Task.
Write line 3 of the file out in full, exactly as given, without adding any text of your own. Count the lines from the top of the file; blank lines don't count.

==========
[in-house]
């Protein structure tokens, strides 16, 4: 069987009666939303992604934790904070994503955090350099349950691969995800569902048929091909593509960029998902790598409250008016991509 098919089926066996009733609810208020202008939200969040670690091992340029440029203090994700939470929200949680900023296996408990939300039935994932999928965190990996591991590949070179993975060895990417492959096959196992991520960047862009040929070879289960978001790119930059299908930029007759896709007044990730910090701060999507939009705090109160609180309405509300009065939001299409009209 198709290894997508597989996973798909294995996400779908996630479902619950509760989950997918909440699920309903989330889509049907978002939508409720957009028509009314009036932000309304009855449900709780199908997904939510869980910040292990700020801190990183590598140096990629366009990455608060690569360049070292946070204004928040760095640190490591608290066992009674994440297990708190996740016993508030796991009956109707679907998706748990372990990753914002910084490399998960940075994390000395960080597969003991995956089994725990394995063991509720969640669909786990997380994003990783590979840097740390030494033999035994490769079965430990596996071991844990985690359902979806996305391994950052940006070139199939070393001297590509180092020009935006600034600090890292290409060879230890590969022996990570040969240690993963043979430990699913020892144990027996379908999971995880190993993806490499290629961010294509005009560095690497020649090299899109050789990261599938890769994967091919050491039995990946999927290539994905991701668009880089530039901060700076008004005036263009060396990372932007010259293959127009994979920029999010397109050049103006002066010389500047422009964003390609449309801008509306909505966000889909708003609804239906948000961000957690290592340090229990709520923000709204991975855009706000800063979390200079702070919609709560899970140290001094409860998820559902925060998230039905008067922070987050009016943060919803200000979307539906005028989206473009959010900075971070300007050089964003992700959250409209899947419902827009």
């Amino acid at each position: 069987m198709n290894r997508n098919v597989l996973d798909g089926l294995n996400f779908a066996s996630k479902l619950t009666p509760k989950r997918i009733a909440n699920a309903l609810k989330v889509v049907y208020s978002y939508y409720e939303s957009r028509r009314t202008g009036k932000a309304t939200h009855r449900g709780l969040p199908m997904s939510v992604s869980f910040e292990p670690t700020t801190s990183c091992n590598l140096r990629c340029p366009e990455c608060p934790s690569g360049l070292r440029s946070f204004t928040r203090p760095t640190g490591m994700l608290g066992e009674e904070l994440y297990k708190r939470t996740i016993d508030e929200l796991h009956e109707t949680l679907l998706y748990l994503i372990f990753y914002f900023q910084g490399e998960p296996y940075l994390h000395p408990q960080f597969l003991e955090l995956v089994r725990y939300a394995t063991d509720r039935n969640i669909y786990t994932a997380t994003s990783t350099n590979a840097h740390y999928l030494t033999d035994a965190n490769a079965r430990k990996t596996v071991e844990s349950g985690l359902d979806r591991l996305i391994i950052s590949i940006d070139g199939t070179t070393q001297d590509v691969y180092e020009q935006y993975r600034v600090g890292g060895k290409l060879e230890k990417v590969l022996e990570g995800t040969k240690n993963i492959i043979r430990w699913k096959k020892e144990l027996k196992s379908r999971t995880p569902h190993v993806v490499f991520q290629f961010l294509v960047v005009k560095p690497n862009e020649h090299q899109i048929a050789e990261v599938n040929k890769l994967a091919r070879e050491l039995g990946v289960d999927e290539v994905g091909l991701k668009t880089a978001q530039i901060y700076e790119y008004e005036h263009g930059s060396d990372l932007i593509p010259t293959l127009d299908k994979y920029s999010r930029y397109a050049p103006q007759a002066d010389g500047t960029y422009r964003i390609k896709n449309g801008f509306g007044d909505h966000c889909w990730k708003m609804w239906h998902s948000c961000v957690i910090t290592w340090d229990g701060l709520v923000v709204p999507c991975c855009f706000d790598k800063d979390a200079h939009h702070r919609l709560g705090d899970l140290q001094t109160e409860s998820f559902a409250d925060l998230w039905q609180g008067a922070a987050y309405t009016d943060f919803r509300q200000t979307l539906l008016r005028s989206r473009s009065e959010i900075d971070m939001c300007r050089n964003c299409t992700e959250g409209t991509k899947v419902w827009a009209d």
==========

């Amino acid at each position: 069987m198709n290894r997508n098919v597989l996973d798909g089926l294995n996400f779908a066996s996630k479902l619950t009666p509760k989950r997918i009733a909440n699920a309903l609810k989330v889509v049907y208020s978002y939508y409720e939303s957009r028509r009314t202008g009036k932000a309304t939200h009855r449900g709780l969040p199908m997904s939510v992604s869980f910040e292990p670690t700020t801190s990183c091992n590598l140096r990629c340029p366009e990455c608060p934790s690569g360049l070292r440029s946070f204004t928040r203090p760095t640190g490591m994700l608290g066992e009674e904070l994440y297990k708190r939470t996740i016993d508030e929200l796991h009956e109707t949680l679907l998706y748990l994503i372990f990753y914002f900023q910084g490399e998960p296996y940075l994390h000395p408990q960080f597969l003991e955090l995956v089994r725990y939300a394995t063991d509720r039935n969640i669909y786990t994932a997380t994003s990783t350099n590979a840097h740390y999928l030494t033999d035994a965190n490769a079965r430990k990996t596996v071991e844990s349950g985690l359902d979806r591991l996305i391994i950052s590949i940006d070139g199939t070179t070393q001297d590509v691969y180092e020009q935006y993975r600034v600090g890292g060895k290409l060879e230890k990417v590969l022996e990570g995800t040969k240690n993963i492959i043979r430990w699913k096959k020892e144990l027996k196992s379908r999971t995880p569902h190993v993806v490499f991520q290629f961010l294509v960047v005009k560095p690497n862009e020649h090299q899109i048929a050789e990261v599938n040929k890769l994967a091919r070879e050491l039995g990946v289960d999927e290539v994905g091909l991701k668009t880089a978001q530039i901060y700076e790119y008004e005036h263009g930059s060396d990372l932007i593509p010259t293959l127009d299908k994979y920029s999010r930029y397109a050049p103006q007759a002066d010389g500047t960029y422009r964003i390609k896709n449309g801008f509306g007044d909505h966000c889909w990730k708003m609804w239906h998902s948000c961000v957690i910090t290592w340090d229990g701060l709520v923000v709204p999507c991975c855009f706000d790598k800063d979390a200079h939009h702070r919609l709560g705090d899970l140290q001094t109160e409860s998820f559902a409250d925060l998230w039905q609180g008067a922070a987050y309405t009016d943060f919803r509300q200000t979307l539906l008016r005028s989206r473009s009065e959010i900075d971070m939001c300007r050089n964003c299409t992700e959250g409209t991509k899947v419902w827009a009209d």